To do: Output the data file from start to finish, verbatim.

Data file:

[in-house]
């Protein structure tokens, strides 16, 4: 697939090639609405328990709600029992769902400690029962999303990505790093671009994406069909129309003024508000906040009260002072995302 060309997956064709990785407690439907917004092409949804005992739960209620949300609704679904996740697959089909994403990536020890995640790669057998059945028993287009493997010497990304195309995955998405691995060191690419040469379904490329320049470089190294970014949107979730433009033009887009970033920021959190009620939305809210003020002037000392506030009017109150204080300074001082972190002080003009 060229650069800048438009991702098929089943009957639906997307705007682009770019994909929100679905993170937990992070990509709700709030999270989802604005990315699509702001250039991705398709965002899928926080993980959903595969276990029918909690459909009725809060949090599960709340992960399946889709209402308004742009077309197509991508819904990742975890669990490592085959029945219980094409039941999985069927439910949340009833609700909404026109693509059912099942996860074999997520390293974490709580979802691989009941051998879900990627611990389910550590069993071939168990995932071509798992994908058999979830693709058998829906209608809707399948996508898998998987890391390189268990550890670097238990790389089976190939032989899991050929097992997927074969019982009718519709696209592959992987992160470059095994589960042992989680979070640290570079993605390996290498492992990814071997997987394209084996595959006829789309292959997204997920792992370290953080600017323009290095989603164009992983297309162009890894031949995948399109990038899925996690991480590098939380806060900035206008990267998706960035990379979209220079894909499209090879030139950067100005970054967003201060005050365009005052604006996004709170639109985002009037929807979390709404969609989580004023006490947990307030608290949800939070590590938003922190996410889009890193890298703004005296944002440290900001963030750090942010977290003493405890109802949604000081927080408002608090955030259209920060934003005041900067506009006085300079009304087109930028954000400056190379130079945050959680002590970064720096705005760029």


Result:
[in-house]
């Protein structure tokens, strides 16, 4: 697939090639609405328990709600029992769902400690029962999303990505790093671009994406069909129309003024508000906040009260002072995302 060309997956064709990785407690439907917004092409949804005992739960209620949300609704679904996740697959089909994403990536020890995640790669057998059945028993287009493997010497990304195309995955998405691995060191690419040469379904490329320049470089190294970014949107979730433009033009887009970033920021959190009620939305809210003020002037000392506030009017109150204080300074001082972190002080003009 060229650069800048438009991702098929089943009957639906997307705007682009770019994909929100679905993170937990992070990509709700709030999270989802604005990315699509702001250039991705398709965002899928926080993980959903595969276990029918909690459909009725809060949090599960709340992960399946889709209402308004742009077309197509991508819904990742975890669990490592085959029945219980094409039941999985069927439910949340009833609700909404026109693509059912099942996860074999997520390293974490709580979802691989009941051998879900990627611990389910550590069993071939168990995932071509798992994908058999979830693709058998829906209608809707399948996508898998998987890391390189268990550890670097238990790389089976190939032989899991050929097992997927074969019982009718519709696209592959992987992160470059095994589960042992989680979070640290570079993605390996290498492992990814071997997987394209084996595959006829789309292959997204997920792992370290953080600017323009290095989603164009992983297309162009890894031949995948399109990038899925996690991480590098939380806060900035206008990267998706960035990379979209220079894909499209090879030139950067100005970054967003201060005050365009005052604006996004709170639109985002009037929807979390709404969609989580004023006490947990307030608290949800939070590590938003922190996410889009890193890298703004005296944002440290900001963030750090942010977290003493405890109802949604000081927080408002608090955030259209920060934003005041900067506009006085300079009304087109930028954000400056190379130079945050959680002590970064720096705005760029």